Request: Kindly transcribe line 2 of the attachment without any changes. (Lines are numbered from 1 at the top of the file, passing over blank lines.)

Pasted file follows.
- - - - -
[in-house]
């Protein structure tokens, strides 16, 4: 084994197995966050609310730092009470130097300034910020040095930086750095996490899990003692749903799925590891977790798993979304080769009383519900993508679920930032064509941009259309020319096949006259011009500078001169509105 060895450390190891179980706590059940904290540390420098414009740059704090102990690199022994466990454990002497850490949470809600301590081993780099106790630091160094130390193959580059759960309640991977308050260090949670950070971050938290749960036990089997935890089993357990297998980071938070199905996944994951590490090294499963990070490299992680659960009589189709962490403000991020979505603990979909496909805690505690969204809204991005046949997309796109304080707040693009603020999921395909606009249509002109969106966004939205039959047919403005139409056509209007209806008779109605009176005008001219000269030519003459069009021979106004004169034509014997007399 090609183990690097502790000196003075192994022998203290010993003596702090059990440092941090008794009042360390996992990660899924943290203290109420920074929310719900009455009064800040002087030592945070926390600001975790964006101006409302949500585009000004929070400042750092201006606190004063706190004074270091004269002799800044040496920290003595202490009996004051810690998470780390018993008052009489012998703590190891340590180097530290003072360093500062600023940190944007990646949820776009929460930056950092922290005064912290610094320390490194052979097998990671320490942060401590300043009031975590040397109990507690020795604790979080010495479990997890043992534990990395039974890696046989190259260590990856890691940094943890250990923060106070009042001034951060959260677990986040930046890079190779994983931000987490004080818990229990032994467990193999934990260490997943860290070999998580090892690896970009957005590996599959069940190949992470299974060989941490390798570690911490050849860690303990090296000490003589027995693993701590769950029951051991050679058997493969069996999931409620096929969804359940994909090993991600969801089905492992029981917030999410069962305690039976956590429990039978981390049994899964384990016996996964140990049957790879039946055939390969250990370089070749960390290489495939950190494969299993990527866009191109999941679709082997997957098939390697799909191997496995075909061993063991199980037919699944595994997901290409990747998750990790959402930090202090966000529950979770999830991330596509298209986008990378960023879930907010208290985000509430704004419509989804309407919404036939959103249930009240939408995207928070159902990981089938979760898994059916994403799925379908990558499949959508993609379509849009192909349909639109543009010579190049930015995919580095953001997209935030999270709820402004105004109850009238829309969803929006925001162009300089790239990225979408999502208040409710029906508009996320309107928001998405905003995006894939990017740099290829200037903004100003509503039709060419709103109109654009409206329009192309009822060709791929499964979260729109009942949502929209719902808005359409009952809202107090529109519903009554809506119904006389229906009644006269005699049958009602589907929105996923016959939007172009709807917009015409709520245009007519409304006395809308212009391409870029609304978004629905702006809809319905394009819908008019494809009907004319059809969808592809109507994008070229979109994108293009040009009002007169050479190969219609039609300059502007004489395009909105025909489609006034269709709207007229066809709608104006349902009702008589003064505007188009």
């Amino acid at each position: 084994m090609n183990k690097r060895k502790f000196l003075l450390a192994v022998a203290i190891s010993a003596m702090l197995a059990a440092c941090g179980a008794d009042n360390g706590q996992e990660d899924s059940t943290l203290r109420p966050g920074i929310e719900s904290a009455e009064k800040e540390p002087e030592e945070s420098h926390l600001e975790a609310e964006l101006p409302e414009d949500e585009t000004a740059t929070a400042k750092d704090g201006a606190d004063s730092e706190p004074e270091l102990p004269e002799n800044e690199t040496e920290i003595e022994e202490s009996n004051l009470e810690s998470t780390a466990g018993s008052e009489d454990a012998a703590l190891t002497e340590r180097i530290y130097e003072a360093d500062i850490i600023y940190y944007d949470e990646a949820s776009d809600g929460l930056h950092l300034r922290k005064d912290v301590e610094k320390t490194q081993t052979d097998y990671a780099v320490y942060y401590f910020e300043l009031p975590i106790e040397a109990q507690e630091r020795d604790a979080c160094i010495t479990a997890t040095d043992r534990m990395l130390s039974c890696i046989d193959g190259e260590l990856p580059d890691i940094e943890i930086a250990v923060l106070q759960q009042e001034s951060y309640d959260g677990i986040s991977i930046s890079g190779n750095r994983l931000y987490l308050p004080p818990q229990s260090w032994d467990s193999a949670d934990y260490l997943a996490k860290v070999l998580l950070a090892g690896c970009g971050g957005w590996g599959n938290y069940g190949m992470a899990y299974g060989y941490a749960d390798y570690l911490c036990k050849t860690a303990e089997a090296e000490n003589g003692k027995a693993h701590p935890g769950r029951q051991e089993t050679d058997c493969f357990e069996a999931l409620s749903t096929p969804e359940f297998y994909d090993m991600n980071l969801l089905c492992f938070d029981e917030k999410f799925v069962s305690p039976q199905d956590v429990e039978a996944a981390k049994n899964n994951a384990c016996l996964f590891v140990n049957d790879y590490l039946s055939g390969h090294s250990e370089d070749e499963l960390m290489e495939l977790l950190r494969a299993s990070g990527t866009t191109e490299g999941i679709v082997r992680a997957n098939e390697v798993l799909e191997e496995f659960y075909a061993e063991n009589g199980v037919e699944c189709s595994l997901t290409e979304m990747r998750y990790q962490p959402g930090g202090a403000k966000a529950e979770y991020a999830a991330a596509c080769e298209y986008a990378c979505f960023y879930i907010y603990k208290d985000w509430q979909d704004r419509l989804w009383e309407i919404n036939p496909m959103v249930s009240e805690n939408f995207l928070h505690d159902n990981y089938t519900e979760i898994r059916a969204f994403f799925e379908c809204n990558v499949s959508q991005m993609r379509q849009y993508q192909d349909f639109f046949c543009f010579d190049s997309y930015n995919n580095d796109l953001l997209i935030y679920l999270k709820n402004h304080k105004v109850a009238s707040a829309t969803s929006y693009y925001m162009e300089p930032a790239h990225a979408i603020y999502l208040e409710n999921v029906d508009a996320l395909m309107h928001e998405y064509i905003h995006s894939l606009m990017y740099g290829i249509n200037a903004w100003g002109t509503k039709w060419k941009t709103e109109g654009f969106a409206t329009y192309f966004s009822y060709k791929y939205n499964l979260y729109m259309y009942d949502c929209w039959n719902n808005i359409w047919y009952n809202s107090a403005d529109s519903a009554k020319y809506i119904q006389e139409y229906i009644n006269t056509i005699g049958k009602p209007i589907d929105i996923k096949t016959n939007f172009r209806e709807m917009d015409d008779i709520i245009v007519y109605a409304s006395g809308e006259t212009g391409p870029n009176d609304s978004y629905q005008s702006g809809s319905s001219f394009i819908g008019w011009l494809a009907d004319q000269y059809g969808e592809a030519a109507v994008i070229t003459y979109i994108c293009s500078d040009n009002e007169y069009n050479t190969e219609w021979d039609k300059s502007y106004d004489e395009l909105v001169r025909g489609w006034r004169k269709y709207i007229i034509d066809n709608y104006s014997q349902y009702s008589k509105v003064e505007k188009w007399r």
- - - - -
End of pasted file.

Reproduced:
């Protein structure tokens, strides 16, 4: 084994197995966050609310730092009470130097300034910020040095930086750095996490899990003692749903799925590891977790798993979304080769009383519900993508679920930032064509941009259309020319096949006259011009500078001169509105 060895450390190891179980706590059940904290540390420098414009740059704090102990690199022994466990454990002497850490949470809600301590081993780099106790630091160094130390193959580059759960309640991977308050260090949670950070971050938290749960036990089997935890089993357990297998980071938070199905996944994951590490090294499963990070490299992680659960009589189709962490403000991020979505603990979909496909805690505690969204809204991005046949997309796109304080707040693009603020999921395909606009249509002109969106966004939205039959047919403005139409056509209007209806008779109605009176005008001219000269030519003459069009021979106004004169034509014997007399 090609183990690097502790000196003075192994022998203290010993003596702090059990440092941090008794009042360390996992990660899924943290203290109420920074929310719900009455009064800040002087030592945070926390600001975790964006101006409302949500585009000004929070400042750092201006606190004063706190004074270091004269002799800044040496920290003595202490009996004051810690998470780390018993008052009489012998703590190891340590180097530290003072360093500062600023940190944007990646949820776009929460930056950092922290005064912290610094320390490194052979097998990671320490942060401590300043009031975590040397109990507690020795604790979080010495479990997890043992534990990395039974890696046989190259260590990856890691940094943890250990923060106070009042001034951060959260677990986040930046890079190779994983931000987490004080818990229990032994467990193999934990260490997943860290070999998580090892690896970009957005590996599959069940190949992470299974060989941490390798570690911490050849860690303990090296000490003589027995693993701590769950029951051991050679058997493969069996999931409620096929969804359940994909090993991600969801089905492992029981917030999410069962305690039976956590429990039978981390049994899964384990016996996964140990049957790879039946055939390969250990370089070749960390290489495939950190494969299993990527866009191109999941679709082997997957098939390697799909191997496995075909061993063991199980037919699944595994997901290409990747998750990790959402930090202090966000529950979770999830991330596509298209986008990378960023879930907010208290985000509430704004419509989804309407919404036939959103249930009240939408995207928070159902990981089938979760898994059916994403799925379908990558499949959508993609379509849009192909349909639109543009010579190049930015995919580095953001997209935030999270709820402004105004109850009238829309969803929006925001162009300089790239990225979408999502208040409710029906508009996320309107928001998405905003995006894939990017740099290829200037903004100003509503039709060419709103109109654009409206329009192309009822060709791929499964979260729109009942949502929209719902808005359409009952809202107090529109519903009554809506119904006389229906009644006269005699049958009602589907929105996923016959939007172009709807917009015409709520245009007519409304006395809308212009391409870029609304978004629905702006809809319905394009819908008019494809009907004319059809969808592809109507994008070229979109994108293009040009009002007169050479190969219609039609300059502007004489395009909105025909489609006034269709709207007229066809709608104006349902009702008589003064505007188009």